Blank stares. Even after the recommended pedagogical two-minute wait.
My suggestion of Bill Maher was greeted with more blank stares–they’d never heard of him. But Jon Stewart seemed to evoke some ahas.
I asked them what it was I was doing. They said it was an analogy, a comparison, a simile. I said yes and that you could absolutely use this strategy in presentations to help an audience develop context.
It seemed as if our students needed permission to use such devices outside of analyzing them in some great author’s writing or puzzling over them for a multiple choice exam.
Had we taught the life out of literary and rhetorical devices?
We’re hoping the revised presentations show no evidence of templates or boxes.
I had breakfast with my buddy Sue this morning. She teaches in a nearby district, focusing on helping learners begin on career paths. Sue has been discussing the current economic crisis with her students who seem worried and confused. Sue told her students that this is the perfect opportunity to rethink their own futures, to learn whatever they could to invent the type of career solution that is likely to be valued five years down the road. Sue always inspires me.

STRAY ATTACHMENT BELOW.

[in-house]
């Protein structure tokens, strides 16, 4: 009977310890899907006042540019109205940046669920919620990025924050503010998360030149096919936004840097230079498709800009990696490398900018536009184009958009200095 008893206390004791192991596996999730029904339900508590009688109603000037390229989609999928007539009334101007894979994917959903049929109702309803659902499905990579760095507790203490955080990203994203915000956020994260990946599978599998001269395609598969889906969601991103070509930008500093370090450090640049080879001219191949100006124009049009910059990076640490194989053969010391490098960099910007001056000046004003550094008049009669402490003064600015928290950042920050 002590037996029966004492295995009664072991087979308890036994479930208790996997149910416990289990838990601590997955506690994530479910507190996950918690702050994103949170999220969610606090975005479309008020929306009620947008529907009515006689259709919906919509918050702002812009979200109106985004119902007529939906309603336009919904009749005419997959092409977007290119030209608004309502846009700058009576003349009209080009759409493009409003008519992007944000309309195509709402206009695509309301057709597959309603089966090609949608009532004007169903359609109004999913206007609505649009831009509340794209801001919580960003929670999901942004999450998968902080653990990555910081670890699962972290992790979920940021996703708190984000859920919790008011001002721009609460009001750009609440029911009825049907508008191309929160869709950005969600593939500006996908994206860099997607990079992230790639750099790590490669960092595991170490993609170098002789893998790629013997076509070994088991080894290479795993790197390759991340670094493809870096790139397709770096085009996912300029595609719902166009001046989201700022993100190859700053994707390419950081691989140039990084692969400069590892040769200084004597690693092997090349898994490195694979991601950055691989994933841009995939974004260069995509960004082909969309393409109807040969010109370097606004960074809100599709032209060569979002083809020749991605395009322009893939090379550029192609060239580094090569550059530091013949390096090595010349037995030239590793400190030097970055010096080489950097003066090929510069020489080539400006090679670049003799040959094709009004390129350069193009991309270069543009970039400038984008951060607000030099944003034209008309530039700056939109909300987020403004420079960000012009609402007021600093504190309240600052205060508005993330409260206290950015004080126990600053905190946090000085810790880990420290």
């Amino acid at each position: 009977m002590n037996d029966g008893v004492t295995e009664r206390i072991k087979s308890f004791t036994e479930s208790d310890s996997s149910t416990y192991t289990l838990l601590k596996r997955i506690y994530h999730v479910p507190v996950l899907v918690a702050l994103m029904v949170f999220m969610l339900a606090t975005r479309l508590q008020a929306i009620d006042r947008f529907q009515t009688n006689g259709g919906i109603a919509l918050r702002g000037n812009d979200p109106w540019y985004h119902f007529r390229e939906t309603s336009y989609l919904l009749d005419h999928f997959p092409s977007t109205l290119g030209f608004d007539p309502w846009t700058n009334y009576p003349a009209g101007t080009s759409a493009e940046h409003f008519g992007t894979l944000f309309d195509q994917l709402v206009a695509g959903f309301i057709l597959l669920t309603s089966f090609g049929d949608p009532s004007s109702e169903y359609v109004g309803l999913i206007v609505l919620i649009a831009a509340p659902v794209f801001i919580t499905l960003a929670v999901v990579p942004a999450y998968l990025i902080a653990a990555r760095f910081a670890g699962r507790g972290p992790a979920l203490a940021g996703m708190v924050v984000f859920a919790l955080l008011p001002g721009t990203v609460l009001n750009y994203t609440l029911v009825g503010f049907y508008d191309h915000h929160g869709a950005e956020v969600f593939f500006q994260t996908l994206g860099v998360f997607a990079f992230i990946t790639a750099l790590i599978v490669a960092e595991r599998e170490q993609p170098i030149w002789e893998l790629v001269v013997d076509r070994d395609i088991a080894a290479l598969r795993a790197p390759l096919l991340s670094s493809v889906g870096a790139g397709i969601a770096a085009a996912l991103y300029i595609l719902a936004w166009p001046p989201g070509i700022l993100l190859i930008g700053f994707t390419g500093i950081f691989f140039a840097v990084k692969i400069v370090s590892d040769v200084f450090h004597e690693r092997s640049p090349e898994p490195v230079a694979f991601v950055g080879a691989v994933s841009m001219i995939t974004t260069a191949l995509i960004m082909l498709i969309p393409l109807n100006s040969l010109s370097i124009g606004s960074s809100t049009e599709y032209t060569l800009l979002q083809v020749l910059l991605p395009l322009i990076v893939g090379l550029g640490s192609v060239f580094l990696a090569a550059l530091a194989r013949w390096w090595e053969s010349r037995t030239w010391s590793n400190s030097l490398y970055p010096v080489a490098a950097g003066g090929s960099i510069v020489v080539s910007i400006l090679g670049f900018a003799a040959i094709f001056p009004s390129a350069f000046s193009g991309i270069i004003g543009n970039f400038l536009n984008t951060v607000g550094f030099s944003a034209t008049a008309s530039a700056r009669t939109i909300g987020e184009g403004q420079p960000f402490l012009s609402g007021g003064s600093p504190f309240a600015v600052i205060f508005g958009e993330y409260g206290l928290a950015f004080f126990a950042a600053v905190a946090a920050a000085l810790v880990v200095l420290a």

I shared all these incidents with my husband a little later in the morning.
He brought me back to Voltaire, perhaps the Enlightenment’s ultimate out-of-the-box guy. (BTW, Bernstein’s Candide on Broadway was one of our early official dates.) Voltaire’s power, according to Dennis, was that he could actually see a bigger picture of his world and its restrictive social institutions. His talent–that he could show us what the box looks like.
You can’t understand thinking outside the box, or what box thinking is, until you begin to recognize the box.
Do you have to see the box to be able to ask, What box?